Last Updated on Thursday, 23 July, 2020 at 4:52 pm by Andre Camilleri
Malta’s budget allocation from the EU has turned into a topic of great sensitivity and worry during the past few years as Malta continued improving in terms of economic performance. Malta’s economy was characterized by a level of strong economic growth pre-Covid and this has certainly attracted a lot of attention, also because this performance well exceeded that of many EU countries.
This has also put Malta in a position of uncertainty and risking having the balance shifted to more of a contributory rather than a receiving role. The Malta Chamber of SMEs therefore greatly welcomes the news that Malta was successful in securing a record amount of funds as well as a strong top-up allocation due to Covid-19 pandemic. The SME Chamber congratulates the Prime Minister and all officials involved in achieving this successful result. Since the start of Covid the EU has mobilised its communication efforts and has been encouraging Member States to inject funds into the economy, save jobs and directly assist businesses through State Aid. It has recently also stepped this up by emphasizing that a long-term support system will be necessary to help SMEs in difficulty since the EU recovery was expected to be a slow one.
The EU Budget gives the Maltese Government greater possibilities to implement stronger support measures than we have seen so far. Malta’s economy is strong and resilient but support is essential to stay at the forefront.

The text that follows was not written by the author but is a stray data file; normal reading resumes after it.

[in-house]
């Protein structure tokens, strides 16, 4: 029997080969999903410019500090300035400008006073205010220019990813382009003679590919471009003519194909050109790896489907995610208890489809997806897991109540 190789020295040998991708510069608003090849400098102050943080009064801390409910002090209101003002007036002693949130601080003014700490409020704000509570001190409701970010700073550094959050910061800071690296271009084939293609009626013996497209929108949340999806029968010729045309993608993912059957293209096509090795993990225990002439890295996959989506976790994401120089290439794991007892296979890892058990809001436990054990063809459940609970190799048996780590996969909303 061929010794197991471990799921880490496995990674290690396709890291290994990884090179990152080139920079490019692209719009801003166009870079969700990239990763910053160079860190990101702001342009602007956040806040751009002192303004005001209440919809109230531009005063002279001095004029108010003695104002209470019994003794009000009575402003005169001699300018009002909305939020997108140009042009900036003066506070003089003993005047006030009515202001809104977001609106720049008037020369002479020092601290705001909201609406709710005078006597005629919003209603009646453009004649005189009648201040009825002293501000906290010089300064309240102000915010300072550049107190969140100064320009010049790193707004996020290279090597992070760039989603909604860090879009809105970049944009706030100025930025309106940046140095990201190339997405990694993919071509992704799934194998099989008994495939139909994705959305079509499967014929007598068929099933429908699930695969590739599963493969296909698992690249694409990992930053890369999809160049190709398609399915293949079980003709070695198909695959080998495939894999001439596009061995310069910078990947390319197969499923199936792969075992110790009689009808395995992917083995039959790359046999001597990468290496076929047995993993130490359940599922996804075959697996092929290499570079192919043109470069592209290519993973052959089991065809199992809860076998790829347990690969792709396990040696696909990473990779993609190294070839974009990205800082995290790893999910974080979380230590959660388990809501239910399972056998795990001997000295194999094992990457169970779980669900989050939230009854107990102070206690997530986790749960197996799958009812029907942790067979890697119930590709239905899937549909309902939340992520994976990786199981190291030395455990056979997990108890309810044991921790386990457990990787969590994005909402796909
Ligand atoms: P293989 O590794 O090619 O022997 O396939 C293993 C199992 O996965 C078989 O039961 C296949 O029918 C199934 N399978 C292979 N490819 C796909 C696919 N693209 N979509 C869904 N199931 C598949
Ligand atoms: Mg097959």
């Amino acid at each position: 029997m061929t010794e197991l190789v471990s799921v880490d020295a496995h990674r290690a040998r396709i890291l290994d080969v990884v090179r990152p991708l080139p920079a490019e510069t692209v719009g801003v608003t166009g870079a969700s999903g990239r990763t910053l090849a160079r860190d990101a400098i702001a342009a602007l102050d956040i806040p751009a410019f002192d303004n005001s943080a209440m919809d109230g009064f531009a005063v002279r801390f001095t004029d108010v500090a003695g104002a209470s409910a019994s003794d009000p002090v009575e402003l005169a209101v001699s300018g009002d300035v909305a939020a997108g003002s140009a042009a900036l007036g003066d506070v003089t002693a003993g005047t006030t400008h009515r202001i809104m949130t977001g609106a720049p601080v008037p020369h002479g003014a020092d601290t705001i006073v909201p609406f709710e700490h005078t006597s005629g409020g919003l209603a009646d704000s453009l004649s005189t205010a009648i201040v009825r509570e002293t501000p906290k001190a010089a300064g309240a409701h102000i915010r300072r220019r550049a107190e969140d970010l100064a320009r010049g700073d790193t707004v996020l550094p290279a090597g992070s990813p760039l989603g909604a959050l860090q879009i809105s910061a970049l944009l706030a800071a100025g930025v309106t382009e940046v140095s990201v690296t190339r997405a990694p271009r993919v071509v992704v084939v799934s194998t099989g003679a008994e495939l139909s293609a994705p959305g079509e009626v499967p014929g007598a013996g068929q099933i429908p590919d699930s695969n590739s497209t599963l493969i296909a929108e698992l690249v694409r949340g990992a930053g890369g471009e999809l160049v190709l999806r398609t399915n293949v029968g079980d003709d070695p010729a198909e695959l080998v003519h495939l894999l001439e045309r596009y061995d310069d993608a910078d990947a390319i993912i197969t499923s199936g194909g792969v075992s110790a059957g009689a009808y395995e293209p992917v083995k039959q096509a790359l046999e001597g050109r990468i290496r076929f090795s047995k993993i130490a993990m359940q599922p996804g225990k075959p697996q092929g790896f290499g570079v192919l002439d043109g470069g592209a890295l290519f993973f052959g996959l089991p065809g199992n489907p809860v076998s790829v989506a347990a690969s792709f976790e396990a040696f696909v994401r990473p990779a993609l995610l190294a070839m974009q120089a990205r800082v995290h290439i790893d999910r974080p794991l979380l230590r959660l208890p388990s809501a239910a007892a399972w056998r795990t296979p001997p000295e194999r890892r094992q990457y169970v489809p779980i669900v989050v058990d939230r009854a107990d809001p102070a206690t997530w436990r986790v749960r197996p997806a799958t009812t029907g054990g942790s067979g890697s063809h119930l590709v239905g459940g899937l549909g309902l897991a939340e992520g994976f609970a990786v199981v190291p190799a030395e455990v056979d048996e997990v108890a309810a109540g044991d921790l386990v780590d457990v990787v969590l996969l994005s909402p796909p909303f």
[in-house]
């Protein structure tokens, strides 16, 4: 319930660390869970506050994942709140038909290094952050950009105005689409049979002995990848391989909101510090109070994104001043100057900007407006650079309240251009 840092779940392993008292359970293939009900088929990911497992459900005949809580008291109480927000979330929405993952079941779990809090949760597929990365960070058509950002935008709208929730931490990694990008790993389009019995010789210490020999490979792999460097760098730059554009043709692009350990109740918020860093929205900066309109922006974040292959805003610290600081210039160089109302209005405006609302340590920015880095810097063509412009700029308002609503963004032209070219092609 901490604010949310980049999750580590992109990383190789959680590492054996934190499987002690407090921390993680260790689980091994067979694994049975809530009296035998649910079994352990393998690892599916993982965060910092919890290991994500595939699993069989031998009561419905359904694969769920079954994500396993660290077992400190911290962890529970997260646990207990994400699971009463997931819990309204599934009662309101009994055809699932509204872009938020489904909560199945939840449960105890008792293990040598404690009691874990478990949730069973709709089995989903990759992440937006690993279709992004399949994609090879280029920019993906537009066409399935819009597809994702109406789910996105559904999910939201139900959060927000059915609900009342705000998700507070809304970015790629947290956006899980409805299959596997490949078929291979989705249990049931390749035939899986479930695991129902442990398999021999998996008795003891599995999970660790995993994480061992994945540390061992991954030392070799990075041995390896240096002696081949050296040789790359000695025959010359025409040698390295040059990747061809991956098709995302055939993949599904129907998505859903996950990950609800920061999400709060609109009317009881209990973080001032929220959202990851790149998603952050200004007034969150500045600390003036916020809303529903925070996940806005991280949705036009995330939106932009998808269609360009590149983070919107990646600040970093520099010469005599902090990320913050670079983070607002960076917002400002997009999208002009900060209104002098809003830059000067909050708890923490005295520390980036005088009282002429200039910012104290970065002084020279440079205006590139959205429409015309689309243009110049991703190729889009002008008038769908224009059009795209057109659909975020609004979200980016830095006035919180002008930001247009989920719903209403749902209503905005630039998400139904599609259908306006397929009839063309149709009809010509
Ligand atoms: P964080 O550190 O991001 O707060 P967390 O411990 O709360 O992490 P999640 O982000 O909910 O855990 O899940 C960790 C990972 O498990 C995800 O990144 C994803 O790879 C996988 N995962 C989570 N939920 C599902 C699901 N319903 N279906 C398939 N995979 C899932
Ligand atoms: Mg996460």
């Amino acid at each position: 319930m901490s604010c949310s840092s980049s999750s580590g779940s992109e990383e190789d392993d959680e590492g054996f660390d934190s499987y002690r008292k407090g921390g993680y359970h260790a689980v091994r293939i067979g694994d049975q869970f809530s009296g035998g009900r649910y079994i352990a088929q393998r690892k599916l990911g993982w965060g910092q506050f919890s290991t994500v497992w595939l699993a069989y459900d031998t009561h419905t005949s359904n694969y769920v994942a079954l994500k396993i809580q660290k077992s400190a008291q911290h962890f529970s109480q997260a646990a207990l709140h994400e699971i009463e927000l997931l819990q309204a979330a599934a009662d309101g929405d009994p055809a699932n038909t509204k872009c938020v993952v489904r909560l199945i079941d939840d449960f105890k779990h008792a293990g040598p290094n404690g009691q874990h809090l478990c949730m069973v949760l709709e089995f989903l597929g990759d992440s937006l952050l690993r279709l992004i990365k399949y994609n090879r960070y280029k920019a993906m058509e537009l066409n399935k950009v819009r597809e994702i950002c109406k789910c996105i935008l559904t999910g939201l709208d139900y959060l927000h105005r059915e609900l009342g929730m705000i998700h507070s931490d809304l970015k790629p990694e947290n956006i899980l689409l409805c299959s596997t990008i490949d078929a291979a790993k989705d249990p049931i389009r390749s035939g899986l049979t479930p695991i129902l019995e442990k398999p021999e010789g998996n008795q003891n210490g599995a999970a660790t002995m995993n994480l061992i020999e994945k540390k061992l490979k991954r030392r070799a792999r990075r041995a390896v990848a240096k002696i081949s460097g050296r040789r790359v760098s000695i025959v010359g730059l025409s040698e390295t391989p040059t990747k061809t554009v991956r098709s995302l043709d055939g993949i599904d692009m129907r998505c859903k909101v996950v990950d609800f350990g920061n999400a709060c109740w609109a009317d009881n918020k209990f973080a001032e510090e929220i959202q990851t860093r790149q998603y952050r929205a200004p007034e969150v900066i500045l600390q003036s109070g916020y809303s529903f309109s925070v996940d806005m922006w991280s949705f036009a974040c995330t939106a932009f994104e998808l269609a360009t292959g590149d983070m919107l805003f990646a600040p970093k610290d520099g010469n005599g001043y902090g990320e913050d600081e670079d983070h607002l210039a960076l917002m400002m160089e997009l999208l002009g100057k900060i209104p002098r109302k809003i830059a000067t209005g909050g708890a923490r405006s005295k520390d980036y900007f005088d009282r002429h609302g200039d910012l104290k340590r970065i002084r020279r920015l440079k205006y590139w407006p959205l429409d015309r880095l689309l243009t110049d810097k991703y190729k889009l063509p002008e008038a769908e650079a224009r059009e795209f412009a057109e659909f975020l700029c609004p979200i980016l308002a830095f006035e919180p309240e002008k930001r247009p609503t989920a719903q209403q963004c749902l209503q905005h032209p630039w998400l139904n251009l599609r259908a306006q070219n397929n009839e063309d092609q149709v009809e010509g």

The study carried out by the Malta Chamber of SMEs in July shows clearly that there are significant gaps. The majority of businesses are still at a level of less than 50% of their business when compared to this time last year. A staggering 30% of respondents say that they are up to 10% of their usual sales levels.
Malta has the funds to do more
The SME Chamber welcomes funds for the agricultural sector and augurs for funds to also be directed towards positive environmental measures and the creation of green jobs.
With regards alternative energy, the Malta Chamber of SMEs encourages the Government to invest part of these funds to find long-term solutions to achieve a 32% target for the share of energy from renewable sources by 2030, at this point Malta is way back this target, with less than 10%.
Throughout the years, different Governments gave importance to fuel-fired electricity plants and the interconnector between Malta and Sicily, which means buying fuel and electricity from abroad to the detriment of the economy and effects on the environment.
By investing in renewable energy in Malta, this would leave more money in Maltese families’ pockets and better environment.
Malta now also has the funds to strengthen its position in terms of sustainability both by incentivising businesses towards this direction and driving the country. Covid has thought us a number of lessons and has made everyone aware of the need to support what is Maltese first and foremost, take care of the environment around us and operate in a sustainable manner. Funds should be directed towards these aims now that business and the general public are more aware than ever.